Beyond dinner: Invasive shrimp mounted for display

Aug 13, 2013 by Janet Mcconnaughey

Stuffed shrimp are decor rather than dinner for some of the folks who have caught the really big sort—invasive Asian tiger shrimp—in the Gulf of Mexico or along the East Coast.

Sometimes the become both food and a wall display. Joe Strange of Joe's Taxidermy in Houma said he mounted three last year, dining on the meat he removed from the two smallest, about 7 and 10 inches ( 20 and 25 1/2 centimeters) long.

"I just threw them quick in a frying pan with butter, salt and pepper," he said. "That way you get the true taste."

He liked them. "They were better tasting than our shrimp. I would trade them off for our shrimp anytime."

Scientists and others are worried that might happen, with possible devastating effects on native shrimp and the Gulf of Mexico's ecosystem. The invaders could gobble up the tiger's share of native shrimps' diet, not to mention crabs, snails, oysters and other bivalves, and the local shrimp themselves—because all shrimp are carnivores. And, in turn, that could affect the larger animals that eat those critters.

Tiger shrimp are named for their black-and-white or black-and-yellow stripes. They're known from the "slip an extra shrimp on the barbie" line that brought actor Paul Hogan to U.S. fame through an Australian tourism TV ad in the mid-1980s.

The shrimp—native to Indo-Pacific, Asian, and Australian waters—are bigger enough than native species that they could both outcompete and just plain eat their smaller cousins out of existence.

Scientists say there's no evidence of that happening so far. But the numbers of tiger shrimp reported, with more in inshore nursery areas and juveniles caught along both coasts, indicate that they're probably breeding, said Pam Fuller, who keeps a federal invasive species database at the U.S. Geological Survey's Southeast Ecological Science Center in Gainesville, Florida.

Strange said he'd tried taxidermy on native shrimp, but they fell apart—"the legs crumble off." Tiger shrimp seem to have tougher carapaces and legs, he said. "The only thing it lost was its antenna. I made them out of fishing twine."

Pete Miller of Water and Wildlife Studio in Marshallberg, North Carolina, has mounted about a dozen tiger shrimp, freeze-drying them rather than scooping out the meat.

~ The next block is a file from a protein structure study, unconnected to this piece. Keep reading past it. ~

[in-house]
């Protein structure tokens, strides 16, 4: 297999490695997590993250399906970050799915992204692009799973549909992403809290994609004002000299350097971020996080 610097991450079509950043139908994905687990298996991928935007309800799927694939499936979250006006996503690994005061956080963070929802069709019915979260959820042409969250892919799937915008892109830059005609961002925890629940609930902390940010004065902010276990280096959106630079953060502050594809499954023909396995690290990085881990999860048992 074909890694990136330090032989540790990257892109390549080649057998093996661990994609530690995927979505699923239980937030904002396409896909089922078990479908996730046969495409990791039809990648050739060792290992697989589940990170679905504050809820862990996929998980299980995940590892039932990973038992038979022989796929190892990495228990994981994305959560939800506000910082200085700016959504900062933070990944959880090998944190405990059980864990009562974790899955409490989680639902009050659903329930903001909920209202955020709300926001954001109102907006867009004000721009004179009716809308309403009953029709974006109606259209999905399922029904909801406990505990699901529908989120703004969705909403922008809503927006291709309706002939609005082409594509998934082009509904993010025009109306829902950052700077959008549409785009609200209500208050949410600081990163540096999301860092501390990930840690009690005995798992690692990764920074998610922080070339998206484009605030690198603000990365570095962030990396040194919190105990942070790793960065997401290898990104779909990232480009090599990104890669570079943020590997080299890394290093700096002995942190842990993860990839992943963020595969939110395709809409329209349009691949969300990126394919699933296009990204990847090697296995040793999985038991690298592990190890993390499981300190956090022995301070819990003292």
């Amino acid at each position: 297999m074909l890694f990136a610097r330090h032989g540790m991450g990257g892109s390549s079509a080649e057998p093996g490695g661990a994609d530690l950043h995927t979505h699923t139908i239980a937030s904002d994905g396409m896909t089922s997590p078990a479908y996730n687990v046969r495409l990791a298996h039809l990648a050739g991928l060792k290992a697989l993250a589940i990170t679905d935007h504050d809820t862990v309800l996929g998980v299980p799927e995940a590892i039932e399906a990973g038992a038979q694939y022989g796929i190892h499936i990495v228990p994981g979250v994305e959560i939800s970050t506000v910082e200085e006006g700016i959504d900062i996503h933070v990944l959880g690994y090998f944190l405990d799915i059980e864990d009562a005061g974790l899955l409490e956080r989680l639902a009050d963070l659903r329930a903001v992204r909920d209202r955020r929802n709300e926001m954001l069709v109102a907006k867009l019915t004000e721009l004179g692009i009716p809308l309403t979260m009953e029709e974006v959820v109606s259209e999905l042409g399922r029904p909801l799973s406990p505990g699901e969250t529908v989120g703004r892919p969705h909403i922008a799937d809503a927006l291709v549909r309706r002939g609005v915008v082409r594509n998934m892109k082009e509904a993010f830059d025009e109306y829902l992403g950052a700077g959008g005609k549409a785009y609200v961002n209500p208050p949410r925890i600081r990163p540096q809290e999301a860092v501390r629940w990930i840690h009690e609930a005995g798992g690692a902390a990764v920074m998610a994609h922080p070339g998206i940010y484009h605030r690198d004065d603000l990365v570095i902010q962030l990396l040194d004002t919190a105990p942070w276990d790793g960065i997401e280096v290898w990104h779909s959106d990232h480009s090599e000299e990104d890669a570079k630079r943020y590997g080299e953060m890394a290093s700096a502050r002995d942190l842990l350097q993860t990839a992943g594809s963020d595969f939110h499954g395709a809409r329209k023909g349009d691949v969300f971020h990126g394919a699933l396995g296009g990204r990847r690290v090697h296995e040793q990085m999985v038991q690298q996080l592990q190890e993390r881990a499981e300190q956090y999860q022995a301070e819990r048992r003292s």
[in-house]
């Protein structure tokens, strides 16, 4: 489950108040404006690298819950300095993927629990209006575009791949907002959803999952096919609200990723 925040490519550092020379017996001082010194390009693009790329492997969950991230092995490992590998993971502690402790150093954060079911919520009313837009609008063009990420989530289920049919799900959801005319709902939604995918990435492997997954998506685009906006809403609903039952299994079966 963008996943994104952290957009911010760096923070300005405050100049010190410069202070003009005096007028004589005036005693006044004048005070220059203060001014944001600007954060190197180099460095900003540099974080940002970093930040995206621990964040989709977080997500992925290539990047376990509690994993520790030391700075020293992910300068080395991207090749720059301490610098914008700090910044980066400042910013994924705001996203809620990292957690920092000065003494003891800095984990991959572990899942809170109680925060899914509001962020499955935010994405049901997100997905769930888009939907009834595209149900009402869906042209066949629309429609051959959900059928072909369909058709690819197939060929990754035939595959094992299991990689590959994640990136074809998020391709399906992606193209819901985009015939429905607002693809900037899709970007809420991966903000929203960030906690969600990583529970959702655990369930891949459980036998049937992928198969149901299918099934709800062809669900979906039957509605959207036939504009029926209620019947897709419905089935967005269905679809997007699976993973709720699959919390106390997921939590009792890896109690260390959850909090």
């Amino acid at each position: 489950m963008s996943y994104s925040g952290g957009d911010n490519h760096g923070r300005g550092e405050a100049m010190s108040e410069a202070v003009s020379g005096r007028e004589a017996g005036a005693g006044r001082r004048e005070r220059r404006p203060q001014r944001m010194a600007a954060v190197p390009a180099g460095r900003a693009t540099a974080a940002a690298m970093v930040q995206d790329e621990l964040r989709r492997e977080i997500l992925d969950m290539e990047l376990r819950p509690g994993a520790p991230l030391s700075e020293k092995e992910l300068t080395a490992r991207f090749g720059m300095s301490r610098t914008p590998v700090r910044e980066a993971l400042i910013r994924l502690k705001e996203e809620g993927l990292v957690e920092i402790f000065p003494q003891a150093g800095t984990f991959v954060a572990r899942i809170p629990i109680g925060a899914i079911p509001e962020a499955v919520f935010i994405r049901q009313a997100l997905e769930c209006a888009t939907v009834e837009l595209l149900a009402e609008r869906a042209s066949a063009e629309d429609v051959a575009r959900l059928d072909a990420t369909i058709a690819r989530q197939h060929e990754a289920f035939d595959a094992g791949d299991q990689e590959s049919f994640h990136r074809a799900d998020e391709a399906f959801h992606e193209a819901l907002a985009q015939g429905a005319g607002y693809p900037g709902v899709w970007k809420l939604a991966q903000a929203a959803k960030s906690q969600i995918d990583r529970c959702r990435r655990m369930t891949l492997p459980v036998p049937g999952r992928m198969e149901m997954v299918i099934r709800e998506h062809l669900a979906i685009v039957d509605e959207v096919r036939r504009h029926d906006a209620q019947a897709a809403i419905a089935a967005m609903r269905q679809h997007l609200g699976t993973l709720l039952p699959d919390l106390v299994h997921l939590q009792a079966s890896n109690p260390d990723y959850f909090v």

The shrimp have become so numerous in U.S. waters that federal scientists don't have a good handle on just how many are out there, even though the National Oceanic and Atmospheric Administration's fisheries division asked last year for shrimpers to report and freeze them for DNA analysis.

"The number of reports has gone down because people have gotten so used to seeing them they've just stopped reporting them," Fuller said.

Commercial fisherman Kenny Rustick of Gloucester, N.C., said that about three years ago, he reported the first of four tiger shrimp he has caught on the 32-foot (9.75-meter) Mad Lady II. He had that one and a second mounted. He said he'd seen photos on the Internet, so he knew what he had.

Fuller said limited genetic analysis so far indicates that the shrimp are all from closely related stocks, but their original source hasn't been determined. Possibilities include larvae carried across the ocean in bilge water or fish farms in the Caribbean, coastal South America or West Africa.

Hundreds were caught along South Carolina, Georgia and Florida after a storm hit a South Carolina shrimp farm in 1988, but none was reported in U.S. waters for the next 18 years.

Six were reported in 2006, four in 2007 and fewer than 50 a year until 2011, when 678 were reported. That year saw 329 in North Carolina, 144 in South Carolina and 128 in Louisiana. The next-largest numbers of reports were 28 in Alabama and 25 in Florida.

Last year, the total reported fell to 195, with the largest state total in South Carolina—64.

Trish Murphey, who gets the reports in North Carolina, said shrimpers sometimes ask her, "Do I have to give them to you? I want to get them stuffed."

Long before any was brought in for mounting, said Miller, he'd seen a 16-inch (40 1/2-centimeters) specimen exhibited by an importer at a restaurant show in North Carolina.

"Guys here are telling me they just hope the cooler weather can keep their population down now. I think that's just wishful thinking," Miller said.

He said those he's mounted ranged from 8 inches (20 centimeters) to about 13 inches (33 centimeters). He hasn't seen one this year.

"I think everybody's waiting to get a real big monster," he said.

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